The new Criterion Blu-ray treatment of 1969’s Downhill Racer proves that this underrated classic was much more than a sports film.
Of all the great American directors of the 1970s who found themselves struggling to find work in the Reagan era following a decade of unprecedented artistic freedom, Michael Ritchie might be the most unfairly forgotten. Throughout those years he was an acutely cynical and satirical commentator on American culture, making a string of films that still sting with insight decades later. Through movies like The Candidate, Smile, The Bad News Bears, and Semi-Tough Ritchie explored America’s unhealthy obsessions with winning and drew harshly bitter laughs through his depictions of shifting sexual politics. Unfortunately the 1980s saw him stuck in studio hackwork like Fletch Lives and The Golden Child, reaching lows that his career and reputation sadly never recovered from. Looking back on his peak movies today, Ritchie emerges a harsh, funny, and delightfully ramshackle cinematic social commentator whose work holds up remarkably well. That stretches all the way back to his unlikely debut Downhill Racer, perhaps the most overlooked of all his efforts. Well, that is of course until Criterion christened it with this beautiful new Blu-ray. They’re good at that.
The film stars Robert Redford as a hotshot young professional skier struggling to make a name for himself. He earns a spot on the team after an injury and regularly feuds with his manager (Gene Hackman, incapable of a bad performance) due to his brash arrogance. Redford is reckless and selfish in everything he does, which works wonders for him on the slopes, yet alienates seemingly everyone around him in life. He’s a self-obsessed loner, prick, and undeniable talent. Hints of a troubled childhood at least provide some suggestion of reasoning for his chilly demeanour, but thankfully neither Redford nor Ritchie are interested in varnishing the character needlessly. They stick with his one-track douchiness to prove a point. No matter how horrible you might be, none of that matters when you win. Success, love, and fans will come. The trouble is that just as the character’s dumb luck got him into a position to reach that success, losing it is just as easy and fleeting.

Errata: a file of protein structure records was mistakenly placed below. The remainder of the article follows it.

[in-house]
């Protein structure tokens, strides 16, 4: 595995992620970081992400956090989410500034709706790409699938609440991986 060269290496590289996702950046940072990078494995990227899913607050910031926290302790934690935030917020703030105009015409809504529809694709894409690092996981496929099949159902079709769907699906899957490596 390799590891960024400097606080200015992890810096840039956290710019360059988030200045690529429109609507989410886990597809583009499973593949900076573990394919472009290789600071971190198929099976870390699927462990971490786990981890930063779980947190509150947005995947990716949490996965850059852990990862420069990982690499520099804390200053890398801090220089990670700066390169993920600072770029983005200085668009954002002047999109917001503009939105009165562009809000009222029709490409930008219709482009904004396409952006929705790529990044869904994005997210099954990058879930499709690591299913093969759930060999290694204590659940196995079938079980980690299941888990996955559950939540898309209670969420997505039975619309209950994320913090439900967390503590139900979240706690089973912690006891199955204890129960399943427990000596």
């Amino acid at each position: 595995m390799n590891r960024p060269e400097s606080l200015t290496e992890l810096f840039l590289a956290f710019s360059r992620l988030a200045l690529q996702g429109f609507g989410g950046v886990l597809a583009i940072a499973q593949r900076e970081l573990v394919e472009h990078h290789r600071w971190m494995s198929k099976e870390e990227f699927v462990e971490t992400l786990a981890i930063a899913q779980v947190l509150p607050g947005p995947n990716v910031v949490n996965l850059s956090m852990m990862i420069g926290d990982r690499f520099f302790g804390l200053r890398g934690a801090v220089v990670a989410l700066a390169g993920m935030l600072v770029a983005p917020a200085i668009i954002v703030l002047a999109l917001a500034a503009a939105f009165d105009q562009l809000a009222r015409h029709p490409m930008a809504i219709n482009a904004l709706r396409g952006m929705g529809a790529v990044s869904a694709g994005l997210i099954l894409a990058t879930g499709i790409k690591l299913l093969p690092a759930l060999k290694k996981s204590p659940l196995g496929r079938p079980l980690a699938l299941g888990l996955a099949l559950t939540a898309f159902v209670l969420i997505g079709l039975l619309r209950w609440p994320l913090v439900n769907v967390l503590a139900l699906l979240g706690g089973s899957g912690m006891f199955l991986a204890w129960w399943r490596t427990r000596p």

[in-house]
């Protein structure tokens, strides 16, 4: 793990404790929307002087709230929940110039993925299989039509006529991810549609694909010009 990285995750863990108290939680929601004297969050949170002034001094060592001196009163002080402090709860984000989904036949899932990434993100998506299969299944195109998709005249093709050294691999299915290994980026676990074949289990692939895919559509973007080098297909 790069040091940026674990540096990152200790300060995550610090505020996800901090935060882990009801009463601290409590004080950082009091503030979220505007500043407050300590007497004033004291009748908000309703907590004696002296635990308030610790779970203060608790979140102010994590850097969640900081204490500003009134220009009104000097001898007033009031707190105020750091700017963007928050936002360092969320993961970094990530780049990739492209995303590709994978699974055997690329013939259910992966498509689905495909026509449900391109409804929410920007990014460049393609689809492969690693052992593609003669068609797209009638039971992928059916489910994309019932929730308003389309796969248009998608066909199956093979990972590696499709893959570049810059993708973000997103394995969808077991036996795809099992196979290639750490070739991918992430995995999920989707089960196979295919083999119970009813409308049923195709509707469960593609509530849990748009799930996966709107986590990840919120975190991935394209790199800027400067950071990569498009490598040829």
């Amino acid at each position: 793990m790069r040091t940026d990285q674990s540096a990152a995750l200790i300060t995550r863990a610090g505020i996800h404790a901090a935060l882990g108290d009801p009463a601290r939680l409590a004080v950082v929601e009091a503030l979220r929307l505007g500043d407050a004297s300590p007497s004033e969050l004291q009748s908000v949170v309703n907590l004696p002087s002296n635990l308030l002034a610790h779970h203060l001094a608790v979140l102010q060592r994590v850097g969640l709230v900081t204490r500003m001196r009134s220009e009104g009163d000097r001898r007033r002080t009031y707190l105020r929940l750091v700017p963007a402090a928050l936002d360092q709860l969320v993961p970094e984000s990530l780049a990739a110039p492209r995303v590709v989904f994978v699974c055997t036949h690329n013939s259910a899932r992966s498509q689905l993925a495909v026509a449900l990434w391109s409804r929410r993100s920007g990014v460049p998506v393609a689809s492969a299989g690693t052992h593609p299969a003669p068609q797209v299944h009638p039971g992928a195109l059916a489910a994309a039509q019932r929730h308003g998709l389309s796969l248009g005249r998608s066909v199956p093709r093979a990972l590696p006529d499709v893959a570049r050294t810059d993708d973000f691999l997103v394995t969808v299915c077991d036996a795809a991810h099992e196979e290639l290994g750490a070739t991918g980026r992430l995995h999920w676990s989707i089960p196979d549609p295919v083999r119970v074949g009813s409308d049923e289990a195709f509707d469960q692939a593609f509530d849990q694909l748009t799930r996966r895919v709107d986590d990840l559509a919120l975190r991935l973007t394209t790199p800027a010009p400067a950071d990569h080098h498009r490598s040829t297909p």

That’s a pretty cynical thesis to wrap a sports movie around, which is one of the major reasons why Paramount barely released the movie in 1969 or on any home video format for years after. Yet, the movie fits in well with the cynical antihero flavour of the late 60s and early 70s. Though ostensibly a sports movie, it has far more in common with Five Easy Pieces than The Mighty Ducks. Redford is wonderfully cold and withdrawn, never once flashing the movie star charm that came so easily to him to instead honestly portray a compelling brand of self-destructive schmuck. Ritchie shoots the movie in his usual semi-improvised documentary-influenced style. Scenes feels more like snippets of life than dots connecting through classic screenplay structure and the performances are remarkably natural across the board. That makes it easy to get lost in as a character piece before his biting humor and cynical opinion of humanity stacks up into a worldview and insightful slice of commentary. He was always sneaky that way, offering audience movies that felt like light entertainment before growing into pointed statements.